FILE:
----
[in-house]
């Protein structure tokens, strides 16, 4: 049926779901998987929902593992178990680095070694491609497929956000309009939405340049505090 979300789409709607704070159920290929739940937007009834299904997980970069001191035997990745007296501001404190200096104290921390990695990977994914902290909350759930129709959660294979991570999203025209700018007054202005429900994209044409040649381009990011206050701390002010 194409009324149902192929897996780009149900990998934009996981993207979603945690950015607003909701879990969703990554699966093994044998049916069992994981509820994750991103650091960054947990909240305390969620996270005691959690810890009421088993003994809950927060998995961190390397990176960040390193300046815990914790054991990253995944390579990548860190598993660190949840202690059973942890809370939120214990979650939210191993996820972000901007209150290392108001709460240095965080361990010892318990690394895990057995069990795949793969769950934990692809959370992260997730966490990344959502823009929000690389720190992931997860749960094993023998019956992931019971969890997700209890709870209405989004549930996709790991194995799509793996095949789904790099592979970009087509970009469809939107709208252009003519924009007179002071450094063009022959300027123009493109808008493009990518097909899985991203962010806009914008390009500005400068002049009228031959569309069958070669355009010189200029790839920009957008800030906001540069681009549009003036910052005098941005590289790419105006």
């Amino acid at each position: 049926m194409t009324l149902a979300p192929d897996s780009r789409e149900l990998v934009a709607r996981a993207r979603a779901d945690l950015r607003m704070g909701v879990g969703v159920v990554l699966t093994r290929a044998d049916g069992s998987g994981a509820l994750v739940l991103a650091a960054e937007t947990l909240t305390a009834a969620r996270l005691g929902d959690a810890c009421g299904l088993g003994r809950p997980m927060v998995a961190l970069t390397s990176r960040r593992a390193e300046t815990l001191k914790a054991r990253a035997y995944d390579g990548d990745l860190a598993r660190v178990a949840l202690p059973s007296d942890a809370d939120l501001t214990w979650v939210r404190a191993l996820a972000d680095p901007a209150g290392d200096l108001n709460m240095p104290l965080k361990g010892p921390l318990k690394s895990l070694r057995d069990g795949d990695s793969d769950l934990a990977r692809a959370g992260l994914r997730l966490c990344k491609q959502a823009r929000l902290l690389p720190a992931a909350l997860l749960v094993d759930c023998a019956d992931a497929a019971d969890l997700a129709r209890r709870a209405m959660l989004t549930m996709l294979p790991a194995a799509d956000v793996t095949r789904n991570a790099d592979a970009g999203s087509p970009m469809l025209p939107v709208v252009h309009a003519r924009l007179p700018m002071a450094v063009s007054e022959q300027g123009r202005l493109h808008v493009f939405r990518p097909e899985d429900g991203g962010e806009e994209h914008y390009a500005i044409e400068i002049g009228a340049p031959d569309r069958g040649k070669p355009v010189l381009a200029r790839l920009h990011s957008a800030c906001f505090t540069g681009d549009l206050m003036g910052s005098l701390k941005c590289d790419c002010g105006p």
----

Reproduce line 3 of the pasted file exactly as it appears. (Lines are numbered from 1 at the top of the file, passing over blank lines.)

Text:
């Amino acid at each position: 049926m194409t009324l149902a979300p192929d897996s780009r789409e149900l990998v934009a709607r996981a993207r979603a779901d945690l950015r607003m704070g909701v879990g969703v159920v990554l699966t093994r290929a044998d049916g069992s998987g994981a509820l994750v739940l991103a650091a960054e937007t947990l909240t305390a009834a969620r996270l005691g929902d959690a810890c009421g299904l088993g003994r809950p997980m927060v998995a961190l970069t390397s990176r960040r593992a390193e300046t815990l001191k914790a054991r990253a035997y995944d390579g990548d990745l860190a598993r660190v178990a949840l202690p059973s007296d942890a809370d939120l501001t214990w979650v939210r404190a191993l996820a972000d680095p901007a209150g290392d200096l108001n709460m240095p104290l965080k361990g010892p921390l318990k690394s895990l070694r057995d069990g795949d990695s793969d769950l934990a990977r692809a959370g992260l994914r997730l966490c990344k491609q959502a823009r929000l902290l690389p720190a992931a909350l997860l749960v094993d759930c023998a019956d992931a497929a019971d969890l997700a129709r209890r709870a209405m959660l989004t549930m996709l294979p790991a194995a799509d956000v793996t095949r789904n991570a790099d592979a970009g999203s087509p970009m469809l025209p939107v709208v252009h309009a003519r924009l007179p700018m002071a450094v063009s007054e022959q300027g123009r202005l493109h808008v493009f939405r990518p097909e899985d429900g991203g962010e806009e994209h914008y390009a500005i044409e400068i002049g009228a340049p031959d569309r069958g040649k070669p355009v010189l381009a200029r790839l920009h990011s957008a800030c906001f505090t540069g681009d549009l206050m003036g910052s005098l701390k941005c590289d790419c002010g105006p």